Class inheritance in Python 3.7 dataclasses

StackOverflow

I"m currently trying my hands on the new dataclass constructions introduced in Python 3.7. I am currently stuck on trying to do some inheritance of a parent class. It looks like the order of the arguments are botched by my current approach such that the bool parameter in the child class is passed before the other parameters. This is causing a type error.

from dataclasses import dataclass

@dataclass
class Parent:
    name: str
    age: int
    ugly: bool = False

    def print_name(self):
        print(self.name)

    def print_age(self):
        print(self.age)

    def print_id(self):
        print(f"The Name is {self.name} and {self.name} is {self.age} year old")

@dataclass
class Child(Parent):
    school: str
    ugly: bool = True


jack = Parent("jack snr", 32, ugly=True)
jack_son = Child("jack jnr", 12, school = "havard", ugly=True)

jack.print_id()
jack_son.print_id()

When I run this code I get this TypeError:

TypeError: non-default argument "school" follows default argument

How do I fix this?

Answer rating: 189

The way dataclasses combines attributes prevents you from being able to use attributes with defaults in a base class and then use attributes without a default (positional attributes) in a subclass.

That"s because the attributes are combined by starting from the bottom of the MRO, and building up an ordered list of the attributes in first-seen order; overrides are kept in their original location. So Parent starts out with ["name", "age", "ugly"], where ugly has a default, and then Child adds ["school"] to the end of that list (with ugly already in the list). This means you end up with ["name", "age", "ugly", "school"] and because school doesn"t have a default, this results in an invalid argument listing for __init__.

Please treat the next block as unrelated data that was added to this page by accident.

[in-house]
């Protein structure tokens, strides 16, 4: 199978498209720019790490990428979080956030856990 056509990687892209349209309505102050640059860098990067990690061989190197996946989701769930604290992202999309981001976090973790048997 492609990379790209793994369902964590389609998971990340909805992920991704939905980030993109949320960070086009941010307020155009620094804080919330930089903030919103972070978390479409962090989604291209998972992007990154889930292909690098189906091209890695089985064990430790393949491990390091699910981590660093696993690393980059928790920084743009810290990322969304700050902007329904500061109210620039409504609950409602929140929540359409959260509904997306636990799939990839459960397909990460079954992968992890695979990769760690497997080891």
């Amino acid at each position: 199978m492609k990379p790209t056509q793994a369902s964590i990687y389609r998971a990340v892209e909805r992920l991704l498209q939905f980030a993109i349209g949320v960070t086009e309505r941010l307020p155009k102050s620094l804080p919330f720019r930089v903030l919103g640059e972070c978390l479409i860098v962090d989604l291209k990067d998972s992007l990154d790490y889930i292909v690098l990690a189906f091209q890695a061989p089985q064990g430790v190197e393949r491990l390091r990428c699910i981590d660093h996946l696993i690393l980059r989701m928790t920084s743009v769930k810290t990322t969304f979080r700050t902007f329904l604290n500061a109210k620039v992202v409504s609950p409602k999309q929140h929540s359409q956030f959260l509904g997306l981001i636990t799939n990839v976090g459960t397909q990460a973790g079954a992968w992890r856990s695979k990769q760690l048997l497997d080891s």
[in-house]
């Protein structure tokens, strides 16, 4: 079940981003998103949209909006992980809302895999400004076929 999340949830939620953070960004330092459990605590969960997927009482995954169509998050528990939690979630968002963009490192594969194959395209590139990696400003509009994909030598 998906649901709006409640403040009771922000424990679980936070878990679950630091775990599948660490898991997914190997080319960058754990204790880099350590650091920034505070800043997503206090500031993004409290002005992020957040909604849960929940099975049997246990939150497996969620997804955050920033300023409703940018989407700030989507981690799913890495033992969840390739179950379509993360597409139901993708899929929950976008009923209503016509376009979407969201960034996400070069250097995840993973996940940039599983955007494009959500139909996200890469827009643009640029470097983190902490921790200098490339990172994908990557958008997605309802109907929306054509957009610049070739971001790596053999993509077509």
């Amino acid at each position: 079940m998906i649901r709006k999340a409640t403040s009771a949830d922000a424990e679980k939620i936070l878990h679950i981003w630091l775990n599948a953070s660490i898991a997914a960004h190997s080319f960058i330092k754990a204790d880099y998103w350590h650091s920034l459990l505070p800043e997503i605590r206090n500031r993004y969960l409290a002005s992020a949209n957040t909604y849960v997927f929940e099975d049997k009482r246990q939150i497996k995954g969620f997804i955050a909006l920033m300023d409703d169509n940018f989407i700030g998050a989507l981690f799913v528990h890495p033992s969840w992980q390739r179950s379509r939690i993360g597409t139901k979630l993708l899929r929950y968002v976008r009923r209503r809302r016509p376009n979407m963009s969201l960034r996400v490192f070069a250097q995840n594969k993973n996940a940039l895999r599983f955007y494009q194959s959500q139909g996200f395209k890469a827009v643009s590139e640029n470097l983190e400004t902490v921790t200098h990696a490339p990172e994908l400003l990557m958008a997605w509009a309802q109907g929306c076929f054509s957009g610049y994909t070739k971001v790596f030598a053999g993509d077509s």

This is documented in PEP-557 Dataclasses, under inheritance:

When the Data Class is being created by the @dataclass decorator, it looks through all of the class"s base classes in reverse MRO (that is, starting at object) and, for each Data Class that it finds, adds the fields from that base class to an ordered mapping of fields. After all of the base class fields are added, it adds its own fields to the ordered mapping. All of the generated methods will use this combined, calculated ordered mapping of fields. Because the fields are in insertion order, derived classes override base classes.

and under Specification:

TypeError will be raised if a field without a default value follows a field with a default value. This is true either when this occurs in a single class, or as a result of class inheritance.

You do have a few options here to avoid this issue.

The first option is to use separate base classes to force fields with defaults into a later position in the MRO order. At all cost, avoid setting fields directly on classes that are to be used as base classes, such as Parent.

The following class hierarchy works:

# base classes with fields; fields without defaults separate from fields with.
@dataclass
class _ParentBase:
    name: str
    age: int

@dataclass
class _ParentDefaultsBase:
    ugly: bool = False

@dataclass
class _ChildBase(_ParentBase):
    school: str

@dataclass
class _ChildDefaultsBase(_ParentDefaultsBase):
    ugly: bool = True

# public classes, deriving from base-with, base-without field classes